Though you may have never heard of it, impostor syndrome is a very common problem amongst students of all ages. The American Psychological Association defines imposter syndrome as “[occurring] among high achievers who are unable to internalize and accept their success. They often attribute their accomplishments to luck rather than to ability, and fear that others will eventually unmask them as a fraud.” However, you don’t have to let your own insecurities ruin the successes you’ve worked so hard to achieve. Here are six tips to overcome your own mind and own your achievements.
1. Talk to people who can help you recognize your success.
Be it a favorite teacher, a close friend or even a guidance counselor or therapist, talking to someone about your insecurities and having their support and encouragement can be an extremely beneficial step. Other people always see us in a way that is different from how we see ourselves.
2. List out your talents and triumphs.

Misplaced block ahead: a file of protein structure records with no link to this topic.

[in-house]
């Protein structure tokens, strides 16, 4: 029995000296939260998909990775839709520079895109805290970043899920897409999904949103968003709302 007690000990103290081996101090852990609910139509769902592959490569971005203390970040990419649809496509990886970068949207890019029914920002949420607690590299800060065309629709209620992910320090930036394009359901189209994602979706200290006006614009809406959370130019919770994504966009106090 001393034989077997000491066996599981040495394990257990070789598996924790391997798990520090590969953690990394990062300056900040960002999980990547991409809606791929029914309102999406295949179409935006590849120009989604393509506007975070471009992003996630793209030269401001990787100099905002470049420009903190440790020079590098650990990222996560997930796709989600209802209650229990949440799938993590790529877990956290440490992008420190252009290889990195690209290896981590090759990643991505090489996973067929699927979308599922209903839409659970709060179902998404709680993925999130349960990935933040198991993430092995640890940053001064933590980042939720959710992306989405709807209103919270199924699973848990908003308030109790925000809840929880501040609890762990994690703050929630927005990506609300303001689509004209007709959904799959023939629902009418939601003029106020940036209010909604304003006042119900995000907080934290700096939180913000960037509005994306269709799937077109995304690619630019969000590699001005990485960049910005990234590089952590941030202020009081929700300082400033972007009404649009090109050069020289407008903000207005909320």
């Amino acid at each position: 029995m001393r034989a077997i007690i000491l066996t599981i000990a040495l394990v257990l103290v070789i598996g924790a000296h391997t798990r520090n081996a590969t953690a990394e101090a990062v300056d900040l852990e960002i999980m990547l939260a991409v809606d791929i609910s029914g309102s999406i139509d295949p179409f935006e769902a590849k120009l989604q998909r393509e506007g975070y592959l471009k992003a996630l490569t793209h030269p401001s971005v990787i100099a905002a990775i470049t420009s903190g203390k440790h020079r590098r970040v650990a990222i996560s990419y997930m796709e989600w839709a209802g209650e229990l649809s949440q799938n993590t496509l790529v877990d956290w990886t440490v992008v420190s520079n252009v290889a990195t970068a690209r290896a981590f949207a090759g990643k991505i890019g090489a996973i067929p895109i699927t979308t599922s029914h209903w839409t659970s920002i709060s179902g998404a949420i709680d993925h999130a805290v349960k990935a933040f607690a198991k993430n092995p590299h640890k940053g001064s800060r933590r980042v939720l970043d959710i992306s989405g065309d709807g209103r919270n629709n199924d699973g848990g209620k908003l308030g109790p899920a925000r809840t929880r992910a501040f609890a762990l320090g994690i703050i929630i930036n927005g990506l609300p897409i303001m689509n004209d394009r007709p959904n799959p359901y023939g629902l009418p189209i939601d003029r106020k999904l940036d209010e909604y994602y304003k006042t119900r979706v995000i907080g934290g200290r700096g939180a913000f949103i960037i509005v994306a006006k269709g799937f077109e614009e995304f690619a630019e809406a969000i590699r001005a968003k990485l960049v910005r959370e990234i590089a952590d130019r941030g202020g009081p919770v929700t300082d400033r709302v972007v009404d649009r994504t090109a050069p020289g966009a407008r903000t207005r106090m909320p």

You can make it a mental list or put it on paper to look at it when you're feeling down. Admitting your own successes is fighting against the impostor syndrome mentality, and also helping you gain self-confidence.
3. Make sure you know that no one is perfect.
Cheesy, but true. Everyone has moments of self-doubt. There are even very successful and admirable figures, such as Emma Watson and Maya Angelou, who have admitted to feeling like frauds in their own field. You're not alone.
4. Don't compare yourself to other people.
Looking at everyone around you and convincing yourself you're not as good or deserving as they are is an easy way to fall into impostor syndrome thinking. Instead, use other's victories as inspiration. "If they did that then so can I," that sort of thing.
5. Use your failures.
Again, cheesy, but if you look at your failures as learning experiences rather than proof of your own unworthiness, you can make a lot more progress in life. It will help you avoid making the same mistakes again and to keep a positive outlook.